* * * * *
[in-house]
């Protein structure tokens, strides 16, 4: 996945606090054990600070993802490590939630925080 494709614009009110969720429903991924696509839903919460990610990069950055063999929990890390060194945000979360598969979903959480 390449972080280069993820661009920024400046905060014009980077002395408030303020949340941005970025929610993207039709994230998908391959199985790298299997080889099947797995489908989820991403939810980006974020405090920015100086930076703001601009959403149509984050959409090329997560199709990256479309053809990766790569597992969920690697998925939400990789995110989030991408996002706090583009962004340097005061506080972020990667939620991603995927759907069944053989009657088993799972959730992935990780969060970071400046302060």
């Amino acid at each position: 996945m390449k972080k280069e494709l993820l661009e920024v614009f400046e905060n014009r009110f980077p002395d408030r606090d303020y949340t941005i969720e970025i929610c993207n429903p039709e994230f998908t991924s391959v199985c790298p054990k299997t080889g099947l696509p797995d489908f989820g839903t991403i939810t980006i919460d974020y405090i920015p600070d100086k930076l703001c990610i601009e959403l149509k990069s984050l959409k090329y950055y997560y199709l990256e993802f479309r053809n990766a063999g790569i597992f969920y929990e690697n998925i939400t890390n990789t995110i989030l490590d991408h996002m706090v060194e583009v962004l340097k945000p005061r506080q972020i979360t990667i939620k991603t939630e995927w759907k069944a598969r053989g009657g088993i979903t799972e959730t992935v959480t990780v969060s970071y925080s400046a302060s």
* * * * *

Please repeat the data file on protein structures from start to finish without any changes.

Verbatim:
[in-house]
């Protein structure tokens, strides 16, 4: 996945606090054990600070993802490590939630925080 494709614009009110969720429903991924696509839903919460990610990069950055063999929990890390060194945000979360598969979903959480 390449972080280069993820661009920024400046905060014009980077002395408030303020949340941005970025929610993207039709994230998908391959199985790298299997080889099947797995489908989820991403939810980006974020405090920015100086930076703001601009959403149509984050959409090329997560199709990256479309053809990766790569597992969920690697998925939400990789995110989030991408996002706090583009962004340097005061506080972020990667939620991603995927759907069944053989009657088993799972959730992935990780969060970071400046302060």
């Amino acid at each position: 996945m390449k972080k280069e494709l993820l661009e920024v614009f400046e905060n014009r009110f980077p002395d408030r606090d303020y949340t941005i969720e970025i929610c993207n429903p039709e994230f998908t991924s391959v199985c790298p054990k299997t080889g099947l696509p797995d489908f989820g839903t991403i939810t980006i919460d974020y405090i920015p600070d100086k930076l703001c990610i601009e959403l149509k990069s984050l959409k090329y950055y997560y199709l990256e993802f479309r053809n990766a063999g790569i597992f969920y929990e690697n998925i939400t890390n990789t995110i989030l490590d991408h996002m706090v060194e583009v962004l340097k945000p005061r506080q972020i979360t990667i939620k991603t939630e995927w759907k069944a598969r053989g009657g088993i979903t799972e959730t992935v959480t990780v969060s970071y925080s400046a302060s």